Overview – Anterolateral Abdominal Wall

by James Pickering, PhD

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    00:08 So, in this lecture, we are going to look at the anterolateral abdominal wall.

    00:14 So, on the screen, we can see we have the torso of a human which has had the skin removed to see the musculature and underlying fascial fibrous tissue that is within the trunk. Specifically, in this lecture, we are going to look at a series of muscles that make up this abdominal wall, look at internal oblique, external oblique, transversus abdominis, rectus abdominis.

    00:40 We will also look at their attachments: where they originate, where they insert and what function, what movement they carry out and what important roles they have for the correct functioning of the abdomen. We will also look at some aponeurosis which are flattened tendons of these muscles and we will look at important structure known as the rectus sheath. Throughout the lecture, we will look at some important neurovascular structures, the arteries, the nerves, the veins of this region. And then, very briefly, we will introduce the inguinal regions and specifically, the inguinal canal. And in the next lecture, we will look at this in a lot more detail.

    01:22 So, let's start off with some basics of the anterolateral abdominal wall.

    01:26 Here, we can see from anterior to posterior, we can see that most anteriorly, what you can see when you take your shirt off is the skin and we have this anterior layer of skin which we can see here. And deep to that layer of skin, we have some subcutaneous, some fatty tissue which we can see in this layer here which is immediately deep to the skin.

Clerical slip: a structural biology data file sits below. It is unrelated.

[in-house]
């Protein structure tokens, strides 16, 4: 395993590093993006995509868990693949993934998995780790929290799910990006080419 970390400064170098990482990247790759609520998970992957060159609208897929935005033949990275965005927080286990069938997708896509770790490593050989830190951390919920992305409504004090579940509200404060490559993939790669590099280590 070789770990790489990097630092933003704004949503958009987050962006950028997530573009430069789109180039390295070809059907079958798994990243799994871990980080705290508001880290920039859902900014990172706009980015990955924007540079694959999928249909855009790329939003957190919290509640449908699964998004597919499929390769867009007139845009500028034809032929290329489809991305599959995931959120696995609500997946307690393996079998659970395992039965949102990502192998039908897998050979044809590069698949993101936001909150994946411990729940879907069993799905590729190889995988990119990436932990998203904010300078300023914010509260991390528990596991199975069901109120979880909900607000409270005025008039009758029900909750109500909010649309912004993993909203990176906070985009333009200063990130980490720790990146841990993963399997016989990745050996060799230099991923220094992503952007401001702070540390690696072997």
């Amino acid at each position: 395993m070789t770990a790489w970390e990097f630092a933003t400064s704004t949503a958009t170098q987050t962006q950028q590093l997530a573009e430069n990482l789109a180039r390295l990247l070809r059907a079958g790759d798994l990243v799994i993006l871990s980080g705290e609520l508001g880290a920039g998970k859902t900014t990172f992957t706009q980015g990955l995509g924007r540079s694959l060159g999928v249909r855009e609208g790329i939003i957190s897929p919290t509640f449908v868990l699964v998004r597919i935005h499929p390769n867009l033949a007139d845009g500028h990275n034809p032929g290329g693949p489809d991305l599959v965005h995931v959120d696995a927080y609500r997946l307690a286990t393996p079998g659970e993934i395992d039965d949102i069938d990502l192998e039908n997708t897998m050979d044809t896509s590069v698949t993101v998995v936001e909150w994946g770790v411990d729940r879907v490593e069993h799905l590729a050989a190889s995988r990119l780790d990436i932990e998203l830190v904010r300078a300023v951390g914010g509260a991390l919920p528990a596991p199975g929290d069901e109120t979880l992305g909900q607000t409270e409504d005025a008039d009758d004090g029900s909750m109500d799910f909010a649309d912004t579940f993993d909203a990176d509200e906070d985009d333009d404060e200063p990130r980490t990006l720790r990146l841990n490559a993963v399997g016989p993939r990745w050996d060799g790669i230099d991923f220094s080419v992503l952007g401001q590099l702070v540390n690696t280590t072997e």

01:51 And then in the more lateral aspect of the abdomen, so, not where we spoke about the rectus abdominis muscles in the previous lecture, but more laterally, we find we have three layers of muscles which we can see here, 1, 2 and 3. These are all oblique muscles and our transversus abdominis muscles. We then find deep again to... before we get into the viscera of the abdominal cavity the gastrointestinal tract which is depicted here, we have a couple of layers which are within this one line here called transversalis fascia as an important layer when we look at the inguinal canal and then finally, the peritoneum which we will talk about in detail in subsequent lectures.

    02:36 So, this is just the basic outline of a section through the abdominal wall from superficial to deep. We have got fats, we have got skin, we have got muscles and we have got important membranes, before we get into the viscera. So, if we have a look at this in a little

    About the Lecture

    The lecture Overview – Anterolateral Abdominal Wall by James Pickering, PhD is from the course Abdomen.

    Author of lecture Overview – Anterolateral Abdominal Wall

     James Pickering, PhD

    James Pickering, PhD

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